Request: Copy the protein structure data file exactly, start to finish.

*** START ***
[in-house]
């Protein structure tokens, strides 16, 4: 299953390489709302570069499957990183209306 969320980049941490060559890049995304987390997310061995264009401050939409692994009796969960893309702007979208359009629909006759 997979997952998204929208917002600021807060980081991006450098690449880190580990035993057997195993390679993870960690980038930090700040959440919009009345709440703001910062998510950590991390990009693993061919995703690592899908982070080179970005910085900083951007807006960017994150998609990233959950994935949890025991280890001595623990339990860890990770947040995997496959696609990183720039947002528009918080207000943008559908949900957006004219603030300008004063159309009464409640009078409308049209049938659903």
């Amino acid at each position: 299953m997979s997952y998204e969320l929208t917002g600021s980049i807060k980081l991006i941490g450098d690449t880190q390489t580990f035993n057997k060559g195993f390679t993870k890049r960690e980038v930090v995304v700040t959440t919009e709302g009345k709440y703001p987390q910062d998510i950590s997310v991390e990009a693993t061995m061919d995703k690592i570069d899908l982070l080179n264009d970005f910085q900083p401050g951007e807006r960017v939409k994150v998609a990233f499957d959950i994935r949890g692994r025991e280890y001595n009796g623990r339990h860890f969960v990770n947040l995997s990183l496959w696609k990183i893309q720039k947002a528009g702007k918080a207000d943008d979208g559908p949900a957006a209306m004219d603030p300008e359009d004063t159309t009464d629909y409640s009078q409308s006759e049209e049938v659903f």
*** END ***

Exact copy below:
[in-house]
């Protein structure tokens, strides 16, 4: 299953390489709302570069499957990183209306 969320980049941490060559890049995304987390997310061995264009401050939409692994009796969960893309702007979208359009629909006759 997979997952998204929208917002600021807060980081991006450098690449880190580990035993057997195993390679993870960690980038930090700040959440919009009345709440703001910062998510950590991390990009693993061919995703690592899908982070080179970005910085900083951007807006960017994150998609990233959950994935949890025991280890001595623990339990860890990770947040995997496959696609990183720039947002528009918080207000943008559908949900957006004219603030300008004063159309009464409640009078409308049209049938659903």
């Amino acid at each position: 299953m997979s997952y998204e969320l929208t917002g600021s980049i807060k980081l991006i941490g450098d690449t880190q390489t580990f035993n057997k060559g195993f390679t993870k890049r960690e980038v930090v995304v700040t959440t919009e709302g009345k709440y703001p987390q910062d998510i950590s997310v991390e990009a693993t061995m061919d995703k690592i570069d899908l982070l080179n264009d970005f910085q900083p401050g951007e807006r960017v939409k994150v998609a990233f499957d959950i994935r949890g692994r025991e280890y001595n009796g623990r339990h860890f969960v990770n947040l995997s990183l496959w696609k990183i893309q720039k947002a528009g702007k918080a207000d943008d979208g559908p949900a957006a209306m004219d603030p300008e359009d004063t159309t009464d629909y409640s009078q409308s006759e049209e049938v659903f």